Letters to the editor | VailDaily.com

Letters to the editor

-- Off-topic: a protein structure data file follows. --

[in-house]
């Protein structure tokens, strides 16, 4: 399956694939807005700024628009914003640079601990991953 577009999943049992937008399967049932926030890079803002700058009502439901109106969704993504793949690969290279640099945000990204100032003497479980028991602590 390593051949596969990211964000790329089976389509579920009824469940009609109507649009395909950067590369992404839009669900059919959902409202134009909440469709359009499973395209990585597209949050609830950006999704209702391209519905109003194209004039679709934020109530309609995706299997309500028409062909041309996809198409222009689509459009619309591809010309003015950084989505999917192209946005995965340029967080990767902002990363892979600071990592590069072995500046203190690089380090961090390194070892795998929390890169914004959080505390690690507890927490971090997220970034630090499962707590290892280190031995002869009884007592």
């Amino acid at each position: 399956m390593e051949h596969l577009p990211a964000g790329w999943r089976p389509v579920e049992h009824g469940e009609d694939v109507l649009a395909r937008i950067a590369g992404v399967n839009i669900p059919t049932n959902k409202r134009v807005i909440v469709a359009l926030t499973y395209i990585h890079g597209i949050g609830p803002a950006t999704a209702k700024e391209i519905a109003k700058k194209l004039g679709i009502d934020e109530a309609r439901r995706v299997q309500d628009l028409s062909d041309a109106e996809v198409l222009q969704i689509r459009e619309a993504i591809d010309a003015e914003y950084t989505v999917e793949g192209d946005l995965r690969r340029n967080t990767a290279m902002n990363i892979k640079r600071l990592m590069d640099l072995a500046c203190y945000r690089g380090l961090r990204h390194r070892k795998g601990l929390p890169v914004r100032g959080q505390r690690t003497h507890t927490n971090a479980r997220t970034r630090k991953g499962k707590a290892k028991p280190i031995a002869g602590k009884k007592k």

Why a boycottNow that I have your attention:WHY BOYCOTT CSAPs? As I stated in a recent flier distributed to boxholders in Eagle and Gypsum this is NOT a boycott of CSAPs but of this school district administration. BUT WHY BOYCOTT THIS SCHOOL DISTRICT ADMINISTRATION? A recent article published by the Vail Daily headlined me as the “school foe” in the article entitled “SCHOOL FOE TARGETS CSAPS: CRITIC WANTS SCHOOL TO SKIP CSAP”. The headline should have read: “CONCERNED PARENT FIGHTS FOR DISTRICT REFORM”!Let this serve as a wake-up call to this school district administration that change is required. My primary stand is that parents need to step forward and let the school district hear your voice. Many of you may have issues with CSAP testing. Many may have issues with your child’s education, or a teacher, or a principal. Many of you have serious issues with TAP and many of you happen to be teachers. The main question to ask yourselves is have you been listened to? When it comes to securing the education of our children, do parents and teachers do “all it takes” to bring about change? Or is it that as parents come forward they remain unheard and ineffective because they are swept aside one by one? How many parents have pulled their children from the district? How many home school or hire private tutors to meet their child’s needs? Parents need to be united. Teachers need to be united. BUT WHY TARGET CSAPS? Have I finally gotten the district’s attention? Have I gotten your attention? Some say this is the wrong way to go about change or expressing dissatisfaction with the system. To those people, I say that I have pursued other courses: My personal issues have centered on the Eagle Valley Middle School. For the past five years, when issues arose I have presented concerns about the school, or a teacher, or an issue my child was having in a succession of meetings. I have followed the chain of command by meeting with a teacher, a teacher and principal together, the principal alone, taking issues to my board member representative and finally to two separate superintendents. I have gathered concerned parents to write about their issues and we have met with John Brendza. Issues have centered on school personnel that are not appropriate to discuss in this forum. I have followed the process to no avail. I have removed my eldest child from the school system.My issue is not with CSAPs. CSAPs are important to the public image of this school district and have an impact on state funding (other tests, such as the NWEA, exist to give teachers a fair assessment and progress of their students). I am for the school, but against the district administration’s lack of response. BUT WHY MAKE A STAND? When a parent has a concern about their child, the district should make it one of their highest priorities to resolve those concerns. My experience in dealing with the district is that if it isn’t written down or documented, the problem doesn’t exist, and recently even when it is written down, it is ignored. There is a lack of urgency and a complacency that wears a parent out so that they eventually just go away. I am not alone. I urge parents to please document your concerns. Most readers are unaware that before mailing this flier it was presented to a school board work session. My final frustration was when I asked the school board about recent letters from concerned parents and my household that went unanswered. When asked about the lack of response, I was informed by John Brendza that the only signed letter came from my household. I know this to be untrue. No answer was given as to why there was no response. My concerns as a parent have continually gone unanswered, and I haven’t gone away. BUT WHY BOYCOTT THIS SCHOOL DISTRICT ADMINISTRATION? There is but one answer: REFORM. Reform hasn’t come from within. Things are worse now then when this valley voted on bringing more funds to the district. Quality teachers have left the system; there are less teacher assistance (TAs), and diminished special classes. Art classes are now in jeopardy. Funds are spread over running more schools. In fairness to John Brendza, his job is a difficult one that falls under the scrutiny of an entire county. But the district cannot stand as an ivory tower. The school board and the superintendent can not remain unresponsive. Parents and teachers need to step forward together as a united group. This valley deserves a quality school district. Our children deserve a better education. This district needs to be overhauled or control put back into the hands of parents. Mr. Brendza, school board, teachers, parents, let’s fix this mess!HERE ARE SOME SUGGESTIONS FOR REFORM: Eight ways the school district can reform itself:1. This administration should be responsive to parents and teacher needs. As John Brendza has stated on his Web site in an article entitled “John’s Message”: “To listen and communicate honestly and openly … parents play a vital role. … The partnership that exists between the schools and parents is a critical link in the successful education of our students.” This administration should start listening: we fund this district. Parents should not have to look to alternate forms of education in a valley with our tax base.2. The district should focus attention on our school principals. The principal is the key figure that ties the district administration to the school and ensures that we have the best overall education system. Quality principals will hire quality teachers. Quality principals will control the quality of education taught by their teachers, it need not be quantified or mandated. Let’s not micro-manage the system.3. The district should not waste school funds on programs like TAP, mentor/master, etc. If TAP has created an overly defensive administration, get rid of it!4. Continuing education for our teachers should be encourage and made available, it should not be mandated.5. Teach to the spectrum of students, not the “middle-of-the-road” student. Meet the needs of all students. 6. Increase our teachers’ salaries so they can afford to live here (this is what we fought for before TAP was implemented). The district should not cut back on school specials like art, music and physical education because funds have been squandered on other programs.7. Free performance pay from CSAP testing and do not waste class time on CSAP preparation.8. Save money on administration by returning schools to elementary and high school status only: grades K-8 and 9-12.How the press can help:1. Grant anonymity to credible sources who wish to express their concerns. There are teachers out there that would talk if they weren’t concerned about losing their jobs! 2. Inquire of the results of an anonymous survey conducted amongst teachers regarding TAP.Five ways for parents and teachers to bring about reform:1. Parents and teachers should stand united in solidarity. Contact one another, form a coalition of parents/teachers, call friends, write letters, network over the Internet. Don’t leave it for the other person to do. Stand-up and act! The lone voice gets attacked (case in point).2. Contact your board member and let them know of your dissatisfaction.3. Be prepared for things to get worse before they get better. Fewer funds will create a burden, but the quality of education is already suffering with less teacher time in the class, less TAs, fewer specials, etc.4. Do not give up! If this year’s boycott is unsuccessful there is always next year, and the year after that, and the year after that. …5. The current administration has not been responsive. By pressuring this administration we can make a difference. CSAPs are important to the district. That is obvious. By boycotting CSAPs, parents have leverage to bring about change.Parents please boycott this school district administration!Glenn HarakalOther waysIn reference to the recent article about the lack of street lights along Highway 6 in Avon: Isn’t there any alternative to regular street lights? Does anyone out there make solar-powered LED lights that we could put on poles, maybe every 30 feet along the guard rails, and 8-12 feet off the ground, to help protect the pedestrians without being a super expensive construction project and which would minimize light pollution, as well? They would save energy as well as possible lives. And while we’re at it, do the same for all the bus stops. Walt Halstead Avon Vail, Colorado